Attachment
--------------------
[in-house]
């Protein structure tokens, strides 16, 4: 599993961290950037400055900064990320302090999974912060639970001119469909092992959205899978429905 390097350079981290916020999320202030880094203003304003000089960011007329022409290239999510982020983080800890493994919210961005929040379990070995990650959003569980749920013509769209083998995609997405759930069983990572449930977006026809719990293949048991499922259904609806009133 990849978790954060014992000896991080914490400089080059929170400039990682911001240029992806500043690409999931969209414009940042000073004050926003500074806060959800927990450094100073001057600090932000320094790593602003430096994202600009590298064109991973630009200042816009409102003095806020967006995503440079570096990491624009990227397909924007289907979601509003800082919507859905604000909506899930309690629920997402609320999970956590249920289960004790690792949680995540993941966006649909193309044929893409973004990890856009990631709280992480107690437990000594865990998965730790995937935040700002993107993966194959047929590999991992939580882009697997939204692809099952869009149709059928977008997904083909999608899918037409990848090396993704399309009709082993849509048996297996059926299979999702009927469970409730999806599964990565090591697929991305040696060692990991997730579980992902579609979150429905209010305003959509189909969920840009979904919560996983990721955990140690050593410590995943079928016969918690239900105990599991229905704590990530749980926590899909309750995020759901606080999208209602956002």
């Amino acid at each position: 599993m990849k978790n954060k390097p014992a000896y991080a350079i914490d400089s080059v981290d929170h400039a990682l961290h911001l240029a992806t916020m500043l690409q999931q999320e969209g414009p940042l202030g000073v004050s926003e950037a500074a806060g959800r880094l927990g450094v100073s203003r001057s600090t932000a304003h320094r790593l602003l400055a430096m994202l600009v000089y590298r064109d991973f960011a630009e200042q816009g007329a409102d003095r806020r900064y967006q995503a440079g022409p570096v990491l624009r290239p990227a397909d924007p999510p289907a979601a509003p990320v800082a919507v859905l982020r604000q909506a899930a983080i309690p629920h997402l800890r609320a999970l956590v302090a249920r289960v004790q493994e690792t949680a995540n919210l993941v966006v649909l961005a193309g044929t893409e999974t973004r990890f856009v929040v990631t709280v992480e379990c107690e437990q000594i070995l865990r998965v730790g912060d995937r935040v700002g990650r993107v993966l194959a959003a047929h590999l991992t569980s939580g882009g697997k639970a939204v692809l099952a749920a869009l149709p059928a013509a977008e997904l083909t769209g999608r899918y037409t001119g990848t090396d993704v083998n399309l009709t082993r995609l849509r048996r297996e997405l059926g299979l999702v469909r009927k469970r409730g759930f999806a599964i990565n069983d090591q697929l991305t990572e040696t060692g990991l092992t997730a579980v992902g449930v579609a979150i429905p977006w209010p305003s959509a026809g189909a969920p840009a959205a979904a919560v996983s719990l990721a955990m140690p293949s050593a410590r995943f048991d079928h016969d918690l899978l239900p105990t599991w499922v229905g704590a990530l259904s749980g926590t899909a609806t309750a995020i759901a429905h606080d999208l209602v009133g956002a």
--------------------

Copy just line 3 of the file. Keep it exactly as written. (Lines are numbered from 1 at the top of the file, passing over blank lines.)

């Amino acid at each position: 599993m990849k978790n954060k390097p014992a000896y991080a350079i914490d400089s080059v981290d929170h400039a990682l961290h911001l240029a992806t916020m500043l690409q999931q999320e969209g414009p940042l202030g000073v004050s926003e950037a500074a806060g959800r880094l927990g450094v100073s203003r001057s600090t932000a304003h320094r790593l602003l400055a430096m994202l600009v000089y590298r064109d991973f960011a630009e200042q816009g007329a409102d003095r806020r900064y967006q995503a440079g022409p570096v990491l624009r290239p990227a397909d924007p999510p289907a979601a509003p990320v800082a919507v859905l982020r604000q909506a899930a983080i309690p629920h997402l800890r609320a999970l956590v302090a249920r289960v004790q493994e690792t949680a995540n919210l993941v966006v649909l961005a193309g044929t893409e999974t973004r990890f856009v929040v990631t709280v992480e379990c107690e437990q000594i070995l865990r998965v730790g912060d995937r935040v700002g990650r993107v993966l194959a959003a047929h590999l991992t569980s939580g882009g697997k639970a939204v692809l099952a749920a869009l149709p059928a013509a977008e997904l083909t769209g999608r899918y037409t001119g990848t090396d993704v083998n399309l009709t082993r995609l849509r048996r297996e997405l059926g299979l999702v469909r009927k469970r409730g759930f999806a599964i990565n069983d090591q697929l991305t990572e040696t060692g990991l092992t997730a579980v992902g449930v579609a979150i429905p977006w209010p305003s959509a026809g189909a969920p840009a959205a979904a919560v996983s719990l990721a955990m140690p293949s050593a410590r995943f048991d079928h016969d918690l899978l239900p105990t599991w499922v229905g704590a990530l259904s749980g926590t899909a609806t309750a995020i759901a429905h606080d999208l209602v009133g956002a």